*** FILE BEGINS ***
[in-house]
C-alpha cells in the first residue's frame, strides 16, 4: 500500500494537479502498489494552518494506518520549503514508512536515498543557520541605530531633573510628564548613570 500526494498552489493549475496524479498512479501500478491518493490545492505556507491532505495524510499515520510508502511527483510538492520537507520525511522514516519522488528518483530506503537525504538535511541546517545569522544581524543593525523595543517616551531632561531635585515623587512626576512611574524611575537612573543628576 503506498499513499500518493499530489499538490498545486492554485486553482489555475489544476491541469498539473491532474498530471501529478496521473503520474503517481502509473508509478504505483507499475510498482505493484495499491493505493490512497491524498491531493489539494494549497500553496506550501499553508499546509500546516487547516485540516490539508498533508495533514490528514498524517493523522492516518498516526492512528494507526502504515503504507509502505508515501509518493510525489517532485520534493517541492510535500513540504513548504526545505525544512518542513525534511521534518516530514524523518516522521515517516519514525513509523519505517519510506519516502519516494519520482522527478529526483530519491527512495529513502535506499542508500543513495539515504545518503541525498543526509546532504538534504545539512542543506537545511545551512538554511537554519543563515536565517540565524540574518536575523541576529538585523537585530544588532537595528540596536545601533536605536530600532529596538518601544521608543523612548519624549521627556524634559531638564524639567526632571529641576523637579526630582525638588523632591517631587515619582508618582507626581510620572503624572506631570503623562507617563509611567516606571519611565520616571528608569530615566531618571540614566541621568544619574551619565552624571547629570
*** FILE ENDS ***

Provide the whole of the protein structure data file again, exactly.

[in-house]
C-alpha cells in the first residue's frame, strides 16, 4: 500500500494537479502498489494552518494506518520549503514508512536515498543557520541605530531633573510628564548613570 500526494498552489493549475496524479498512479501500478491518493490545492505556507491532505495524510499515520510508502511527483510538492520537507520525511522514516519522488528518483530506503537525504538535511541546517545569522544581524543593525523595543517616551531632561531635585515623587512626576512611574524611575537612573543628576 503506498499513499500518493499530489499538490498545486492554485486553482489555475489544476491541469498539473491532474498530471501529478496521473503520474503517481502509473508509478504505483507499475510498482505493484495499491493505493490512497491524498491531493489539494494549497500553496506550501499553508499546509500546516487547516485540516490539508498533508495533514490528514498524517493523522492516518498516526492512528494507526502504515503504507509502505508515501509518493510525489517532485520534493517541492510535500513540504513548504526545505525544512518542513525534511521534518516530514524523518516522521515517516519514525513509523519505517519510506519516502519516494519520482522527478529526483530519491527512495529513502535506499542508500543513495539515504545518503541525498543526509546532504538534504545539512542543506537545511545551512538554511537554519543563515536565517540565524540574518536575523541576529538585523537585530544588532537595528540596536545601533536605536530600532529596538518601544521608543523612548519624549521627556524634559531638564524639567526632571529641576523637579526630582525638588523632591517631587515619582508618582507626581510620572503624572506631570503623562507617563509611567516606571519611565520616571528608569530615566531618571540614566541621568544619574551619565552624571547629570